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"Let them eat grass"
By Mark Steil and Tim Post
Minnesota Public Radio
September 26, 2002

Attack on New Ulm
Closeup of The Second Battle of New Ulm, by Anton Gag, 1904.
(Artist: Anton Gag, courtesy of Brown County Historical Society)

The Civil War battlefields were bloody in the summer of 1862. Minnesotans were shocked by the number of soldiers killed. But problems were building in their own state.

The Dakota reservation was a place of unhappiness and unrest. The Indians lived along the Minnesota River - the reservation went from New Ulm to the South Dakota border. In the summer of 1862, the Dakota were hungry. Dan Fjeld of the Minnesota Historical Society says their crops had failed the previous fall.

"There's a potato blight, and there's an infestation of bugs, and the crops fail. Because of what's going on here, the Dakota don't get out on the fall hunt to the extent that they would like to," Fjeld says. "Then in the winter of '61-'62 - terrible winter, terrible winter. Heavy snows, everybody's snowed in and people are starving."

Fjeld stands near a stone warehouse that survived the war. It was stocked with food in 1862, but the government refused to hand it out. In an earlier treaty the government promised to support the tribe with food and yearly payments. But in 1862, the government money was late.

This stone warehouse is the only building that survived the 1862 attacks at Lower Sioux Agency. Indian agents refused to distribute food stored in the warehouse when the Dakota Indians were starving, because government payments for the food were late. Dan Fjeld of the Minnesota Historical Society says one meeting between Indians and government officials was a flash point. Listen to the story.
(MPR Photo/Tim Post)

Indian agent Thomas Galbraith was a stickler for policy. The food and the money were always distributed together. He held to that in 1862 - with disastrous results.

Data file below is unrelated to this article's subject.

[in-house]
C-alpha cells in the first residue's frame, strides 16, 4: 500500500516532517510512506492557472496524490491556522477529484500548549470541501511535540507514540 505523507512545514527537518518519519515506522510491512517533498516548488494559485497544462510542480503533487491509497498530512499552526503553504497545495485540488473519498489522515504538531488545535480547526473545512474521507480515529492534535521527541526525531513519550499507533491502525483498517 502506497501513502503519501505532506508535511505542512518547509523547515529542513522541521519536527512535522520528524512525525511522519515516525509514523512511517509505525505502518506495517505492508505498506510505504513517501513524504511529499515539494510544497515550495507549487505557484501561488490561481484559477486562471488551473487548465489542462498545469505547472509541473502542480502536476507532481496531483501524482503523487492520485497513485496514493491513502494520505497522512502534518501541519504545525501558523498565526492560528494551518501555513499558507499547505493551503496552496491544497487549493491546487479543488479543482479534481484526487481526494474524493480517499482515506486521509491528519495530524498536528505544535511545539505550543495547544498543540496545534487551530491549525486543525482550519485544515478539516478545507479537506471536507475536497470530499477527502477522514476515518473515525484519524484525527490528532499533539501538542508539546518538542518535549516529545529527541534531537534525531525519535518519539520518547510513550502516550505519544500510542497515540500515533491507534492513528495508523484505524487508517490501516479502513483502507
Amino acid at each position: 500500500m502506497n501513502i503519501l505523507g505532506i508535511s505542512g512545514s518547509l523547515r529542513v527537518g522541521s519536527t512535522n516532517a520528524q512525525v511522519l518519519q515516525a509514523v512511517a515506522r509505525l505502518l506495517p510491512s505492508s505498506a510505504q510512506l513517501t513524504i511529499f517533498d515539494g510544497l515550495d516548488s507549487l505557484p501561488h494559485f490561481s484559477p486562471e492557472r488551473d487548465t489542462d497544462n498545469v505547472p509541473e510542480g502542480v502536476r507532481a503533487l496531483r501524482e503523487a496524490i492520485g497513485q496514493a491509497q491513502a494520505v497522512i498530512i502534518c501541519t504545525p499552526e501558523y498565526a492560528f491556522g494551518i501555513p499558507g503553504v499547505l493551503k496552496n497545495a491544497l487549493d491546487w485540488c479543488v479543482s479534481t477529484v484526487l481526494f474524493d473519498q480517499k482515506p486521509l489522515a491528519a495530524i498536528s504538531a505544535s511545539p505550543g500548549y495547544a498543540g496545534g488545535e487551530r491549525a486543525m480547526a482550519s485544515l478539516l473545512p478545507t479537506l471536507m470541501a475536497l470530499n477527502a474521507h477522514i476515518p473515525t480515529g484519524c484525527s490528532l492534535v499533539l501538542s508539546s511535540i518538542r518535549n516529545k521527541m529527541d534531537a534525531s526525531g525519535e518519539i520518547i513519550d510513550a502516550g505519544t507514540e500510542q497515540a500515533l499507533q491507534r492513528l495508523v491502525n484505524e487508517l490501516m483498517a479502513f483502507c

"Thomas Galbraith really dropped the ball. He drug his feet. He should have distributed the food. There were Dakota starving out here," says Fjeld. "The Dakota would say, 'We need food,' he'd hand out small bits of it - a little bit here and there."

Tensions built through the summer. At one point, hundreds of Dakota began carrying off food from a storehouse. They were stopped by soldiers armed with cannon. There was a meeting between the government, Indians and traders. One of the traders was Andrew Myrick.

Fjeld says the meeting broke down when Myrick made one of the most infamous comments in Minnesota history. To set the stage, Fjeld says first an Indian spoke.

"'This is our reservation, and yet you go out and you cut our grass for your animals. You cut down our trees for your building and your fire. You shoot our game, which we have very little of anyway. It's ours, you leave it alone,'" Fjeld quotes the Indian as saying.

Elmer Weston
Elmer Weston, 81, lives on the Flandreau Indian Reservation in eastern South Dakota. His grandfather witnessed the fighting in 1862, and recalls stories his grandfather used to tell him about the events. Weston says on Aug. 18, an Indian covered his shotgun with a blanket and walked into a reservation store, and killed a white clerk.
(MPR Photo/Mark Steil)

"And Andrew Myrick says, 'Well then, if you want it then you eat your grass. And we won't trade with you.'" The interpreter - he doesn't want to say it. He's forced to say it. And it's said that a hush just falls over the entire Dakota. Just for an instant it's dead quiet. And a yell erupts from out of the Dakota people. Some describe it as almost a battle cry," says Fjeld.

Myrick's "let them eat grass" remark was dehumanizing. It implied Indians were like horses or cattle.

Soon after, the killing began. On Aug. 17, a Dakota hunting party killed several settlers about 40 miles north of the reservation. This strike sparked intense debate on the reservation - many Indians favored war to clear the Minnesota River Valley of settlers.

Elmer Weston is 81 years old. He lives on the Flandreau Indian Reservation in eastern South Dakota. As a young boy, he can remember his grandfather and others talking about what they saw in 1862. Weston says on Aug. 18, an Indian covered his shotgun with a blanket and walked into a reservation store.

"He said, 'I want to show you people how to do things.' He walked by this clerk, sitting at this table writing something. When he went by there, he pulled the trigger and he shot him. That was the first white man they killed there," Weston says.

Among the many casualties that day was the trader Andrew Myrick. He was found with grass stuffed in his mouth.

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